DOWN PAYMENTS &
THE LOAN PROCESS
When applying for a mortgage, you will need just a few
pieces of information:
Name and Social Security number of each applicant
Phone number where you can be reached
Monthly salary and sources of income (include child support or
Information on length of employment, and employer address and
What is a mortgage, and what are the benefits of different kinds
Simply put, a mortgage is a loan that a homebuyer obtains
directly from a lender to purchase real estate. The
mortgage is a lien on the property that secures a promissory
note (promise to repay the debt) that states the terms of the
loan, including the interest rate and the number of
The most popular mortgages available to home buyers today can be
divided into two general categories: those that offer fixed
interest rates and monthly payments, and those in which one or
both of those factors are adjustable.
Fixed-rate/fixed-payment loans are more traditional and remain
the most popular home financing method, currently accounting for
about two-thirds of all residential mortgages. Their advantages
are well-known: you always know what your monthly principal
and interest payment will be, so your basic housing cost will
remain unaffected by interest-rate changes until the mortgage is
Mortgages that entail flexible rates and/or payments have grown
in popularity in recent years, primarily during periods of high
interest rates and/or rapidly rising home prices. Many,
including the popular ARMs (Adjustable Rate Mortgages),
offer lower-than-market initial interest rates that allow
buyers a measure of affordability unavailable in fixed-rate
loans. The tradeoff may be higher interest rates and higher
monthly payments later on.
The "Mortgages at a Glance" table provides a brief synopsis of
some of today's most popular mortgages, their benefits and
drawbacks. To find out about any one of them, talk to your your
real estate professional. He or she can put you in touch with a
representative from our preferred lenders.
What are the different types of lenders, and how do I choose the
right one for me?
Before someone lends you the money to purchase your home,
they'll want to know a lot about you. And you're entitled to
know as much as you can about them too.
It's important because getting a mortgage is not just a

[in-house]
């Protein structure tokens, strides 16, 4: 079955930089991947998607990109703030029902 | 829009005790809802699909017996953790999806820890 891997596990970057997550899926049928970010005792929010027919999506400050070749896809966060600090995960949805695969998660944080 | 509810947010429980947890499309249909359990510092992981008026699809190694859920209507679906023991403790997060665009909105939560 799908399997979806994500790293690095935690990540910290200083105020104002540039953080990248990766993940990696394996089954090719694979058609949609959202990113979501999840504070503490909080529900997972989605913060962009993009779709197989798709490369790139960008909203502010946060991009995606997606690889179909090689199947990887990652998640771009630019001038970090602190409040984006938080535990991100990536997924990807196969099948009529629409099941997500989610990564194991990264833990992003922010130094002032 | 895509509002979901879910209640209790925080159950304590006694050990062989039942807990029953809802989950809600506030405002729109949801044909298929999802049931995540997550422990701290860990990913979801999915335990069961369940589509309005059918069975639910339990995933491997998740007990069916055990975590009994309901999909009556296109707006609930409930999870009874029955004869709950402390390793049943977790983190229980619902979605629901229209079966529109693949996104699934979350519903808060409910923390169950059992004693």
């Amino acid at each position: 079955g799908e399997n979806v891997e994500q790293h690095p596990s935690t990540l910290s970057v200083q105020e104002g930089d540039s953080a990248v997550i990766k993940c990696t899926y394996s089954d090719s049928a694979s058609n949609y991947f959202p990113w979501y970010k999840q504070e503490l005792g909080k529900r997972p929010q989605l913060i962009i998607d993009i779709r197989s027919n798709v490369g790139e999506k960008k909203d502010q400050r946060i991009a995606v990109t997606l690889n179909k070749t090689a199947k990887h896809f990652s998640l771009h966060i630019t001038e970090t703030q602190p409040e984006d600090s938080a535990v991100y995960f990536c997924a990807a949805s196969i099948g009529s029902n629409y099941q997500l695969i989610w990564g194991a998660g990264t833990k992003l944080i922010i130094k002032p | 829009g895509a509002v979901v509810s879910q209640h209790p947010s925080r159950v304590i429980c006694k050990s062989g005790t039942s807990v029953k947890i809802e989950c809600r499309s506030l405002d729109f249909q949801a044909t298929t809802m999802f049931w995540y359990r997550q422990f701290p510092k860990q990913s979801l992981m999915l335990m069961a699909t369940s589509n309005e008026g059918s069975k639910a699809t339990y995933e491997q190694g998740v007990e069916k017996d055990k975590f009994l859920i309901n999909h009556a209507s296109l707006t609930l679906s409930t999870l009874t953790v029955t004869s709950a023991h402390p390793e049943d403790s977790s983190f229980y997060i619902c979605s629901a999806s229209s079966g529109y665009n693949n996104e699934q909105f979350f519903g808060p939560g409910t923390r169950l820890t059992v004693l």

one-time signing of documents, a handshake and a check. You will
be depending on your lender to fund the loan as promised, on
time, and over the life of the loan; to keep good payment
records, pay your taxes and insurance (if included in your
monthly payment); and to perform many other continuing services.
Our preferred lenders will
provides all such services.
Talk to your your real estate professional about the lenders you
have in mind. Experienced sales professionals are quite familiar
with mortgage lenders and can give you sound advice about a
lender's reputation, its qualifying procedures, and the unique
programs and benefits it offers home buyers.
Are there any mortgages especially designed for first-time
Today, first-time buyers enjoy a number of mortgage
options that make purchasing a home more affordable by
minimizing down payments and keeping monthly payments as
low as possible during the early years of the loan.
Most ARMs feature an interest rate that is below market
for the first year and may only rise gradually after that.
VA- and FHA-insured loans call for extremely low down
payments (zero to five percent of the purchase price) and often
offer a below-market interest rate. Similarly favorable terms
can be arranged with the help of private mortgage insurance or
Finally, first-timers who can find a cooperative seller or
third-party investor can look into such non-traditional
financing methods as a lease/buy arrangement. Check the
"Mortgages at a Glance" table for the unique benefits and
requirements of several major mortgage alternatives.
Anyone can apply for an FHA mortgage provided the loan
amount doesn't exceed the maximum allowed by law.
Can I get an FHA or VA mortgage?
Just about anyone can apply for an FHA-insured mortgage
through banks and other lending institutions. They are
particularly well-suited for buyers of moderate income; the low
down payment requirements (as low as five percent of the
purchase price) are matched by a relatively low maximum mortgage
Similarly, VA-guaranteed loans often require no down payment for
up to four times the amount guaranteed by the VA. These loans
are reserved for either active military personnel or veterans,
or spouses of veterans who died of service-related injuries.
If there is a downside to these loans, it's the qualifying
process. Though you apply for government-insured financing
through a lending institution, the Federal Housing
Administration or the Department of Veterans Affairs must insure
or guarantee the loan and may require specific documentation or
procedures not necessarily required for conventional financing.